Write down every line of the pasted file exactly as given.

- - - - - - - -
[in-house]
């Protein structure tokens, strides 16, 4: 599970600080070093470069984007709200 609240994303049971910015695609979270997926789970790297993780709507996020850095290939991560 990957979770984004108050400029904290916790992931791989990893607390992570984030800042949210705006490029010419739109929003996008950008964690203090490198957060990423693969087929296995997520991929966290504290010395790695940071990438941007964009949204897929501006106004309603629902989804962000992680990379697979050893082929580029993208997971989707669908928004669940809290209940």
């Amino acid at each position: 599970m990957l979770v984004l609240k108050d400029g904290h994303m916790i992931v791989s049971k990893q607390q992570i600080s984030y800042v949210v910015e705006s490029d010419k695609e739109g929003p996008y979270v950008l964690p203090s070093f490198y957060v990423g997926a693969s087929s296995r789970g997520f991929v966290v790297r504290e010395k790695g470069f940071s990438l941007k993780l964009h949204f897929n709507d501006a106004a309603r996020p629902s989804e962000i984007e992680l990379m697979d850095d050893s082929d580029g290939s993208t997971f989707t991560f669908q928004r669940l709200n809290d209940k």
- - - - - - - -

[in-house]
């Protein structure tokens, strides 16, 4: 599970600080070093470069984007709200 609240994303049971910015695609979270997926789970790297993780709507996020850095290939991560 990957979770984004108050400029904290916790992931791989990893607390992570984030800042949210705006490029010419739109929003996008950008964690203090490198957060990423693969087929296995997520991929966290504290010395790695940071990438941007964009949204897929501006106004309603629902989804962000992680990379697979050893082929580029993208997971989707669908928004669940809290209940």
């Amino acid at each position: 599970m990957l979770v984004l609240k108050d400029g904290h994303m916790i992931v791989s049971k990893q607390q992570i600080s984030y800042v949210v910015e705006s490029d010419k695609e739109g929003p996008y979270v950008l964690p203090s070093f490198y957060v990423g997926a693969s087929s296995r789970g997520f991929v966290v790297r504290e010395k790695g470069f940071s990438l941007k993780l964009h949204f897929n709507d501006a106004a309603r996020p629902s989804e962000i984007e992680l990379m697979d850095d050893s082929d580029g290939s993208t997971f989707t991560f669908q928004r669940l709200n809290d209940k």